Bowling Green, Ky – An Elizabethtown-based group that serves 42 Kentucky counties is trying to get food to hungry children. Feeding America, Kentucky's Heartland is trying to rally support for its "Adopt-A-Backpacker" program, which provides basic food items for children to take home on the weekends. Each Friday, school personnel put a bag of food in the child's backpack. The organization's Development Director, Tami Delaney, says this is done to avoid stigmatizing the child. Kevin Willis reports.
Bowling Green, Ky – Energy experts says consumers can save a considerable amount of money each year by using household appliances which are "energy star qualified." Christian Ryan Downing is the sustainability coordinator at WKU. She says energy efficiency should be a top consideration when new refrigerators or dishwashers are purchased. She spoke to our Dan Modlin.
Frankfort, Ky – Miniature wedding portraits of Kentucky's first United States senator and his wife have been stolen from Liberty Hall, the couple's historic home in Frankfort. We get more from Kentucky Public Radio's Tony McVeigh.
Frankfort, Ky – Kentucky Gov. Steve Beshear is still weighing how much to cut state spending to make sure the commonwealth's budget will be balanced at the end of the current fiscal year. We get the latest from Kentucky Public Radio's Tony McVeigh.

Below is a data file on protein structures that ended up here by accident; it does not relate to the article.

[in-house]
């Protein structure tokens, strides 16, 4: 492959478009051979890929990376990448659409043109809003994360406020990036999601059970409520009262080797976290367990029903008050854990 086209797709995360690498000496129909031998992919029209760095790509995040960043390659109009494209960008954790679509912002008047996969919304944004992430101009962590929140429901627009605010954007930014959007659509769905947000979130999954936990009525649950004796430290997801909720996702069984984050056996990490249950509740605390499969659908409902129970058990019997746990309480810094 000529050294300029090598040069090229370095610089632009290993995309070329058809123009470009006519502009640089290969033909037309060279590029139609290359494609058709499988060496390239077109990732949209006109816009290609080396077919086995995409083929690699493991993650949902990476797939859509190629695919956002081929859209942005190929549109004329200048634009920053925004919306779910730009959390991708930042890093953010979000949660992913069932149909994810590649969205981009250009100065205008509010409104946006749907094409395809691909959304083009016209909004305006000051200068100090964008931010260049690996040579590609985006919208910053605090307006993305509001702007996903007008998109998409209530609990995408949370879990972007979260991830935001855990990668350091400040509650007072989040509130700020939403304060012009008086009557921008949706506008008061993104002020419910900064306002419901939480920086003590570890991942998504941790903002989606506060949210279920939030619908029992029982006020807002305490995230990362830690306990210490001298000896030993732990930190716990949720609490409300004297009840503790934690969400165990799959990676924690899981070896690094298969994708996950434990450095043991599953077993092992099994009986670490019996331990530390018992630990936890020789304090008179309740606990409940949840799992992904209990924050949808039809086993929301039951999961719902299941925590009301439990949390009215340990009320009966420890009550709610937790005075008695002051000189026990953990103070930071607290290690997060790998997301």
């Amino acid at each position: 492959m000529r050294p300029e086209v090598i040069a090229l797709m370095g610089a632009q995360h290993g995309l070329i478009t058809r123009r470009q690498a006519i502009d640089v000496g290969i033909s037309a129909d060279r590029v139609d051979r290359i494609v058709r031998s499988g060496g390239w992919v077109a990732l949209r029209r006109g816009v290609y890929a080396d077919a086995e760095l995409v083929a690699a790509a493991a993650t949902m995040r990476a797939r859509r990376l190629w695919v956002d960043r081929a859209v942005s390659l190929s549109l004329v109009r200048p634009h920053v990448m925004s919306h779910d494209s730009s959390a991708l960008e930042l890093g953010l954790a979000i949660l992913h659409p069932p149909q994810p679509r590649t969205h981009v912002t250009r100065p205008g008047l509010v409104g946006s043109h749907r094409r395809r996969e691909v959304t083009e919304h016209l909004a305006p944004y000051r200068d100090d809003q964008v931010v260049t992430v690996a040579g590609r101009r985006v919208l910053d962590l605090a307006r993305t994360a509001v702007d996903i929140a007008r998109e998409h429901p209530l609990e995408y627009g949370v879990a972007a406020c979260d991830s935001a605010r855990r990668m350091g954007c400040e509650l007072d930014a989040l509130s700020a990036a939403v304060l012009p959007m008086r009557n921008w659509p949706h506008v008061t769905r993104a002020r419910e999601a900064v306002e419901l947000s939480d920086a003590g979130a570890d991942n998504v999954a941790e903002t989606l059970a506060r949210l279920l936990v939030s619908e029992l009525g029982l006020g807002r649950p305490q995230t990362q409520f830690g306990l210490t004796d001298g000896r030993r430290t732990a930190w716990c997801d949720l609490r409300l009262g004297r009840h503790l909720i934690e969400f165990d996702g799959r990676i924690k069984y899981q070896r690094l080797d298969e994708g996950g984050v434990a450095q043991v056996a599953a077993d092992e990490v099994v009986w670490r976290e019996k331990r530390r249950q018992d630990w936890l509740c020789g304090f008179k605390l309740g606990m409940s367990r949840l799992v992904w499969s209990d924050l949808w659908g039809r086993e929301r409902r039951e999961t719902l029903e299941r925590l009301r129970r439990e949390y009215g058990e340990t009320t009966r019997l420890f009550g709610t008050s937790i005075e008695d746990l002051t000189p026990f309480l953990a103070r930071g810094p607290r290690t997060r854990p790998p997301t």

Bowling Green, Ky – Warren County tourism and development officials say they're looking at sports marketing as a bright spot during the economic tough times. A recent golf tournament is one example of ways the area is trying to bring money into the region. Joe Corcoran has our story.
Bowling Green, Ky – The President of Kentucky's Council on Postsecondary Education says colleges and universities must continue to make course offerings accessible. Robert King believes increasing numbers of non-traditional students will be attending colleges in the years ahead. He spoke to our Dan Modlin.
Bowling Green, Ky – Some of those involved in the planning for base realignment changes at Ft. Knox believe the impact will be more significant than many people in the state realize. WKU President Gary Ransdell is one of the university leaders who attended a symposium this week on the future educational needs in the Ft. Knox region. Dan Modlin attended the session and has this report.